The Miami Herald
November 3, 2000

 Generals jury seeks guidance for verdict

 Slain nuns' kin sue for millions


 The six-woman, four-man jury considering a wrongful-death case against two
 former Salvadoran generals left the West Palm Beach federal courthouse
 Thursday without returning a verdict, but after submitting a flurry of questions
 about a complex jury instruction.

 At 11:20 a.m. -- two hours into their first day of deliberation -- the jurors wanted
 clarification on the doctrine of command responsibility: the legal basis on which
 the families of four churchwomen, murdered 20 years ago, are suing.


 The plaintiffs must meet three legal criteria under that doctrine to prove that José
 Guillermo García and Carlos Eugenio Vides Casanova were complicit in the rapes
 and shooting deaths of Sisters Ita Ford, Maura Clarke, Dorothy Kazel, and
 missionary Jean Donovan 20 years ago: that troops under the generals' ``effective''
 command -- over whom they actually had control -- had tortured and killed
 civilians; that the generals knew, or should have known about the abuses; and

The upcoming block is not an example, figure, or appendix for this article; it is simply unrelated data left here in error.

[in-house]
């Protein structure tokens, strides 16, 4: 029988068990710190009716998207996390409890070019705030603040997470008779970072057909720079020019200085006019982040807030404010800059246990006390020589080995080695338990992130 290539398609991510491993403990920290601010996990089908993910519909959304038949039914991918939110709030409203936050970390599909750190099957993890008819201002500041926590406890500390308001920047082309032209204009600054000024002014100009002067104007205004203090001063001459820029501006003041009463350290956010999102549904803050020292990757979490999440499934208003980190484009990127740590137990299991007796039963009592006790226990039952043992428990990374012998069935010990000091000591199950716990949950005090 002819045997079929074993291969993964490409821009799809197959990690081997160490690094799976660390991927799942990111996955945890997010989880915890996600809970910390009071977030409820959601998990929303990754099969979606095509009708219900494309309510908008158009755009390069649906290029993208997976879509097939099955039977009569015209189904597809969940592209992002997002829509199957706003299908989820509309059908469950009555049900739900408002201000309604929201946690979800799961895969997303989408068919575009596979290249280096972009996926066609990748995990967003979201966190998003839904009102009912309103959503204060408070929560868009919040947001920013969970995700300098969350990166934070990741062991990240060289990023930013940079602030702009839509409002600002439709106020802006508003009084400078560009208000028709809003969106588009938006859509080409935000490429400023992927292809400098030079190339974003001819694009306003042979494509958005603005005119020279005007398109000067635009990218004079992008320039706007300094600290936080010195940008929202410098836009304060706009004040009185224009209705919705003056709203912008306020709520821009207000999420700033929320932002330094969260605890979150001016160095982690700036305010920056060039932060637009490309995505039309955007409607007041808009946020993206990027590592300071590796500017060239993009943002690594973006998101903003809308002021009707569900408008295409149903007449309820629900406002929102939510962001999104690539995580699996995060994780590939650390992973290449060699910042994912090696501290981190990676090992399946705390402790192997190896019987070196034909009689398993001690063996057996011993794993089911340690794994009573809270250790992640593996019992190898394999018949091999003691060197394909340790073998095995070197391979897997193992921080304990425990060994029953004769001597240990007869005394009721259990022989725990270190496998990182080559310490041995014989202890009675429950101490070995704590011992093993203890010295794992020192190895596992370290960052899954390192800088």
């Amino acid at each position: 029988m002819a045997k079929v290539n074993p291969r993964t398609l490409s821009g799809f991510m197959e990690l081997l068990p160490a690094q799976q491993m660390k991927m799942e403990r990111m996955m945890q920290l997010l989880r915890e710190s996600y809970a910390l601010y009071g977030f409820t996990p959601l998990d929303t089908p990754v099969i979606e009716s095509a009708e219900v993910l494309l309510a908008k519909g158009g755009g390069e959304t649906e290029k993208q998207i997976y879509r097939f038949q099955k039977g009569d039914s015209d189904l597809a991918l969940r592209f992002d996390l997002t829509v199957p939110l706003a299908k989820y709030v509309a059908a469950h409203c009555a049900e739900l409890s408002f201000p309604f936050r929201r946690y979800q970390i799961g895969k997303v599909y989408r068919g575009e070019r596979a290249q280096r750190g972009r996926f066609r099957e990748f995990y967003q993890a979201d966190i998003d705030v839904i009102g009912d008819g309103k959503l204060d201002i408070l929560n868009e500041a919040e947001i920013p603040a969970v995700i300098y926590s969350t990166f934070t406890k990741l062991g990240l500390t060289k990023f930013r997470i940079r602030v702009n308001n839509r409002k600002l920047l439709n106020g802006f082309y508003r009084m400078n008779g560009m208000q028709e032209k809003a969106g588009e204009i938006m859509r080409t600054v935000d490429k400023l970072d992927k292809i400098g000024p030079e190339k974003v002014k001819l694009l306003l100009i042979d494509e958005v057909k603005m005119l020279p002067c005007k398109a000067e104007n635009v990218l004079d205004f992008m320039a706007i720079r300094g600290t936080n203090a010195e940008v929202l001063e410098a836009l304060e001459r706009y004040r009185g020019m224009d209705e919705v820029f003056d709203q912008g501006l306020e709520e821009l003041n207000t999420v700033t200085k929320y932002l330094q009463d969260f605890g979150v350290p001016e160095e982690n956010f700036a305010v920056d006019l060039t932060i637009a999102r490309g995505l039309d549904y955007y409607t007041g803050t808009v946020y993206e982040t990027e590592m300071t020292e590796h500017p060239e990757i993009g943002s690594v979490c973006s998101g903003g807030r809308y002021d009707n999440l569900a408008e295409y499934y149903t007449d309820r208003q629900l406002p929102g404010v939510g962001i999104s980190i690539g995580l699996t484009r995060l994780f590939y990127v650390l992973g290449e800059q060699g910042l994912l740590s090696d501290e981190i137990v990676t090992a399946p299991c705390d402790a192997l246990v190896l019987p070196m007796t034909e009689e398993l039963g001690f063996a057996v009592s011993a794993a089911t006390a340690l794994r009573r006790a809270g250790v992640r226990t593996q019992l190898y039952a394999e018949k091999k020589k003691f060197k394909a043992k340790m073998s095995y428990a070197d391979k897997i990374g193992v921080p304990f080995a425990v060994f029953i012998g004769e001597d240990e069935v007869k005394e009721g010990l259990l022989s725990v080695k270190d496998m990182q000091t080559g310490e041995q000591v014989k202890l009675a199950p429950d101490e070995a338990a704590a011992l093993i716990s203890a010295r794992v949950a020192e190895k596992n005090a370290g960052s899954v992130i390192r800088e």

that they did nothing to stop, investigate, or punish it.

 Garcia was defense minister and Vides was National Guard director when five
 guardsmen killed the women on Dec 2, 1980.

 Jurors asked if they could, or were required to, judge the generals by any criteria
 other than -- or in addition to -- the command-responsibility doctrine.

 And, a juror queried: ``Are we being asked to judge [the generals'] crimes against
 the churchwomen, or the people of El Salvador as a whole?''


 Defense attorney Kurt R. Klaus, Jr., implored U.S. District Judge Daniel T.K.
 Hurley to deliver yes-or-no answers.

 Instead, Hurley offered explanations that seemed to leave the jurors more
 confused than before.

 More than a half-hour later, he directed them back to the jury room, hoping they
 understood that they could consider the women's deaths in context: whether, as
 Hurley said, the generals created or tolerated an atmosphere in which
 subordinates presumed a ``green light'' to brutalize civilians.

 But no, he advised, the plaintiffs didn't need to prove that the generals had to have
 known the identities of specifically targeted victims.

 And no, jurors were not to assess the defendants' role in all of El Salvador's
 bloody woes: only the four murders.

 If the jury finds that the plaintiffs have satisfied all three command-responsibility
 criteria, then, Hurley explained, they must link the generals' actions -- or lack
 thereof -- to the murders, in order to award damages.

 The women's families are asking $25 million apiece in compensatory damages,
 and unspecified punitive damages.

 Garcia, 67, who lives in the 7700 block of Northwest 13th Court, Plantation, and
 Vides, 62, of Palm Coast, near Daytona, were absent from the courthouse

 Deliberations continue this morning.